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  • The Rev. Arianne Rice

Lenten Reflection: Tuesday in the Third Week of Lent

God, grant me the serenity to accept the things I cannot change,

the courage to change the things I can,

and the wisdom to know the difference.

This is a famous prayer. It marks the conclusion of an AA or Al-Anon, or other 12-step program, in many a church basement or parish hall. But, it was not written for that purpose. The prayer is attributed to Reinhold Niebuhr, scholar and theologian, for soldiers during WWI.

It is a prayer of reconciliation, asking God to help the heart reconcile what was, with what is, with what is possible. We can get stuck in regret, giving all our energy to lament and guilt. We can also get stuck in helplessness, giving up all our energy in despair.

This prayer helps with that. Reminding me of just how much power I have. Instead of getting stuck in the past, I can acknowledge the pain, feel it, honor the truth of it and accept it. Instead of giving in to despair I can acknowledge the challenges and obstacles, honor and accept there is too much for me to do alone, but there is something I can do. When I have this heartfelt wisdom, I can be at peace in the midst of brokenness.

We cannot fix or solve every problem, heal every disease or cure every illness. We cannot pretend the past did not happen. Nor can we pretend that entrenched systems within our society serve everyone with equity. It is because of this ever-present reality God gives us the ministry of reconciliation (2 Cor 5:19). It is because of this reality Jesus gives us a peace the world cannot give (John 14:27). We are empowered to reconcile relations in ways deeper than superficial niceties (Philippians 4).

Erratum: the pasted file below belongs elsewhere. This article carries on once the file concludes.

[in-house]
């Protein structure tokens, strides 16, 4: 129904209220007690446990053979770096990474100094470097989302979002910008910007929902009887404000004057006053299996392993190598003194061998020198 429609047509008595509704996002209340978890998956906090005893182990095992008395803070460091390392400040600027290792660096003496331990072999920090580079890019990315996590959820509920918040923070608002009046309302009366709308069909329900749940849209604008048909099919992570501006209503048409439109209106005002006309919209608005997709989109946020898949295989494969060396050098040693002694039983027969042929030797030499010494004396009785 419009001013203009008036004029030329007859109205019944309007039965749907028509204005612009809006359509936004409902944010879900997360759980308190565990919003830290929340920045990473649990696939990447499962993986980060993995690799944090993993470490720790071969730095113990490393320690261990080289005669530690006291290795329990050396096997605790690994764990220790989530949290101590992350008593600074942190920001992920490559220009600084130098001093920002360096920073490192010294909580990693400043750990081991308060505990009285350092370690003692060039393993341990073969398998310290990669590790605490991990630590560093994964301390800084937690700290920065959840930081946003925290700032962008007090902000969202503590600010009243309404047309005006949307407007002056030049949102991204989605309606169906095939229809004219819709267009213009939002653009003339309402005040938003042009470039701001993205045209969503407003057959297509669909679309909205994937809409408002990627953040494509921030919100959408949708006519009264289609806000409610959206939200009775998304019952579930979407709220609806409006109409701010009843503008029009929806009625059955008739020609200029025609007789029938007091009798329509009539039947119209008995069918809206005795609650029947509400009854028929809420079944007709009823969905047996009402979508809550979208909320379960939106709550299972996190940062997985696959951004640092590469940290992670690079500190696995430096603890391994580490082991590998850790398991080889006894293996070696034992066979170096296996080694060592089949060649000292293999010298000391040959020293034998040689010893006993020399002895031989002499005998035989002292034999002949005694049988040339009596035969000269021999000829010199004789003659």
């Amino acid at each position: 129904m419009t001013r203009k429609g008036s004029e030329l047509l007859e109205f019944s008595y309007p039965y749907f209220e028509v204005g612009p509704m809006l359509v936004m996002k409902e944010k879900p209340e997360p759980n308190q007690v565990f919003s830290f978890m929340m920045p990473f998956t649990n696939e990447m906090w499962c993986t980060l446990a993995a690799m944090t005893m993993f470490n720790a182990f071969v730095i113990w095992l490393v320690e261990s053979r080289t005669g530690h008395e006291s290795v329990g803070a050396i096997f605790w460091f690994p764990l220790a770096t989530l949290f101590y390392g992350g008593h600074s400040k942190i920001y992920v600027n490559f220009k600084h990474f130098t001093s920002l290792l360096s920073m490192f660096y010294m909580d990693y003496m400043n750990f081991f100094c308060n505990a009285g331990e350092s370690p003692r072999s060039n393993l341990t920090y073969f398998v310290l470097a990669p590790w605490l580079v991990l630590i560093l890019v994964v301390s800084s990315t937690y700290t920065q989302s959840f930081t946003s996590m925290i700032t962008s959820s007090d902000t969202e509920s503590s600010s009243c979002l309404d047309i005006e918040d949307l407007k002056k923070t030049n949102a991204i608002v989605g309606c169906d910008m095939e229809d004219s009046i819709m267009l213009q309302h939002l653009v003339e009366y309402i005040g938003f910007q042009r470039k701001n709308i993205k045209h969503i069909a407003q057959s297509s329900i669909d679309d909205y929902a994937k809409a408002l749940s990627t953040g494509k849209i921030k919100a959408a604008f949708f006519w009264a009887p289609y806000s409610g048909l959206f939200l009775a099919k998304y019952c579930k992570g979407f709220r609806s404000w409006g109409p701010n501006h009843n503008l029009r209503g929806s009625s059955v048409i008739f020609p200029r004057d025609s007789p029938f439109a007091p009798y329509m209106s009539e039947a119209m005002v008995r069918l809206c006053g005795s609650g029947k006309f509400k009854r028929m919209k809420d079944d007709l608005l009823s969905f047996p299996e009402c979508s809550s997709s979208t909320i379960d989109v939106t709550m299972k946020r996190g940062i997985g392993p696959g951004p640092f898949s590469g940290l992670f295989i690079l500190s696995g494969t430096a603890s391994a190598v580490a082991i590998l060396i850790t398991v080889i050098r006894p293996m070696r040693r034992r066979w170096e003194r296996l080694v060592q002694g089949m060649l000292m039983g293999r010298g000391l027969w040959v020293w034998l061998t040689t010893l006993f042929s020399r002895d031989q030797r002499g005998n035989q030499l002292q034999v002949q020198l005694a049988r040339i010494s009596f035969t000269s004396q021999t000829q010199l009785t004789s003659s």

How do we reconcile our hearts with so many hard truths in our lives? We pray the serenity prayer. We acknowledge our grief along with our joy. We find people and spaces where we can share honestly and listen wholeheartedly. We bring together the parts of ourselves we would rather deny. We bring together the parts of our society we would rather ignore. And we ask God to help us accept what we cannot change, give us courage to change the things we can and the wisdom to know the difference.

Reconciliation is a process that lasts a lifetime. For we are reconciling all things to God, just as God reconciled God’s self to us. (2 Cor 5:19)


How are you part of the ministry of reconciliation? Is God inviting you into this work in a new way?

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